Monthly Archives: May 2009

ny times on new hospital design

on may 18th, the new york times published one of it’s first stories looking specificity at trends driven by research in the field of medical design, “health outcomes driving new hospital design.” author carol ann campbell takes a serious look at the importance of single-patient rooms, and mentions a mounting interest in evidence based design that suggests empirically that hospital design is directly related to the healing process. the above illustration of a single patient room in michigan accompanies the article, and i absolutely love the daybed.

last week’s piece is a slightly more research-oriented rehash of a similar story ran in 2004 called “where the healing touch starts with hospital design” which started with a basic hypothesis that the environment at a hospital effects the patient’s treatment (yes) and then lunges into a description of rikshospitalet hospital in norway, never to return to theory. back in 2000, if a hospital was utilizing design to make patients more comfortable it was grouped under the headline of “hospitals are discovering their inner spa” with the implication that good medical design was something new-agey or absurdly luxurious. i’m curious about what the times’ next hospital-design headline might be and if this shift from treating it as an extraneous element of a machine driven hospital, or a legitimate medical concern with very real effects on patients.

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my dentist’s office


my dentist’s office. i have no shame in admitting that, while sifting through the hundreds of dentists in new york, my primary criteria was the design of the office. i ended up at gotham dental, primarily for aesthetic reasons. the dentist is an art collector with a fabulous sense of design. the waiting room has classic mid-century modern furniture, and each treatment room features a selection of original art. these touches truly makes trips to the dentist a more humane experience. those marco zanuso chairs are without a doubt the most comfortable waiting room furniture i have ever encountered. download a 2004 article from interior design magazine (PDF, annoying) about the design decisions from interior designer doug stiles’ website, here.

ashtray waiting room


flashback! dated, yes, but i would take this over a souless waiting room with navy blue fern patterns anyday. the baby blue and brown are surprisingly tranquil, and the space planning here is actually top notch. i love the way the low slung secretaries desk is truly part of the grouping, not a formidable presence at the top of the room. i’m also impressed with the use of those small table/chair groupings help to break up the space. one thing that i will never understand about waiting rooms is the manner in which you often find yourself awkwardly staring at people directly across from you. by using these smaller, flexible groupings, that face-off is successfully avoided, the the whole space feels more organic, even cafe like. also, note THE ASHTRAY in the surgical wing. i think if i ever have a loved one in surgery i’d like to go back in time and chainsmoke the time away in this waiting room.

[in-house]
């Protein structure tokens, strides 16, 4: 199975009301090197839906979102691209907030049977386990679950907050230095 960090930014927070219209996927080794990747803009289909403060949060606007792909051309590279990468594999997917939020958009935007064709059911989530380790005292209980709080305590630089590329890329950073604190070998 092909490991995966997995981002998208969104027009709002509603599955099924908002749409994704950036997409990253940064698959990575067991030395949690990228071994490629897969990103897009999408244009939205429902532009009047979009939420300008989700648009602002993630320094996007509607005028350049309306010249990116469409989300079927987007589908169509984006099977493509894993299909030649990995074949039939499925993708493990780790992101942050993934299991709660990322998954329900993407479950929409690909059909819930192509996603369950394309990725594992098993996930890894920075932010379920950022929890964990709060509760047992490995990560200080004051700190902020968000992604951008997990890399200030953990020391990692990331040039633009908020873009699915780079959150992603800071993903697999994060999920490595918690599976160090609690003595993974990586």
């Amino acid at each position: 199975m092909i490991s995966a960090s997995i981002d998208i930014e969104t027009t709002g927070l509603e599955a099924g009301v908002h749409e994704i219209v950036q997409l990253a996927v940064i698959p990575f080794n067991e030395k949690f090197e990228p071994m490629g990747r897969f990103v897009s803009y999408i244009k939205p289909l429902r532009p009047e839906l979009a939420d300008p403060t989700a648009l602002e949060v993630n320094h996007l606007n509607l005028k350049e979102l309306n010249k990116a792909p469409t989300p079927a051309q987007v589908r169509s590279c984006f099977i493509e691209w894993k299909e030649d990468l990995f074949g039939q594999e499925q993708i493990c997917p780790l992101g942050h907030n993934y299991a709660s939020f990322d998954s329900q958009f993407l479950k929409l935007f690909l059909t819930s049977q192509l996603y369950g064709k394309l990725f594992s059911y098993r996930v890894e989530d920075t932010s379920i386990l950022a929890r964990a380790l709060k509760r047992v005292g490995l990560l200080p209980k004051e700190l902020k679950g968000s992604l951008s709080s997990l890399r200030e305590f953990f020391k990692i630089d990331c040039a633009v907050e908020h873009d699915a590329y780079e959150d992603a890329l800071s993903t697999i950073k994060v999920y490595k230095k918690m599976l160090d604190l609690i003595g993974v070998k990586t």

remedy, chicago




i am head over heels in love with chicago design firm, remedy. page after page of gutsy, quirky, relevant, well researched branding and communication strategies for health their information page poses the question “why we exist” and answers it with “health needs a makeover.” they state:

“The relationship we all have with our health is complicated and decades in the making. It began the moment we realized mac-n-cheese was a lot more fun to eat than broccoli. At that instant, broccoli became a ‘should.’ Pile on years of dreaded doctor visits and mom’s refrain that anything yucky or unpleasant was ‘good for you,’ and you’ve got one tainted view of health. How do you undo decades of such baggage? We start by being real and honest in our work. We take the anxiety or ambivalence people feel about health as a path into demystifying a healthcare process for them or making them laugh at their preconceived notions. Brands that embrace how people really feel about them earn points with consumers by being relateable.”

corporate feeling, burgundy pleather doctors offices certainly do nothing to dislodge these unpleasant associations. but beyond reupholstering, it is important to look at the branding of healthcare spaces and the ways that they communicate information to patients, be it the location of an exit, or the nuances of a diagnosis. the above materials were created by remedy as part of a comprehensive redesign for edward hospital and health services, and carry through the the hospital’s website (worth clicking on to explore.)

phillips, ambient experience


phillips ambient experience can do to medical procedures what virgin america’s interiors can do to cross-country flights. using technology to provide a personalized space, bathed in shifting light can, in both cases, enhance an individuals comfort during an often anxiety-provoking experience. through a combination of strategic lighting, patient-chosen themes, and careful space planning, procedure rooms are transformed into soothing all encompassing environments. phillips has a very comprehensive website with information on the designs, including several videos here.

jamie bush, surgical centers


contemporary, hospitality inspired, design for surgical centers by los angeles designer jamie bush. perhaps a bit too of-the-moment for timeless appeal, but the bulbous white ceramics provide a playful unity between the spaces and the pinwheel of yellow chairs offer a waiting space both practical and whimsical.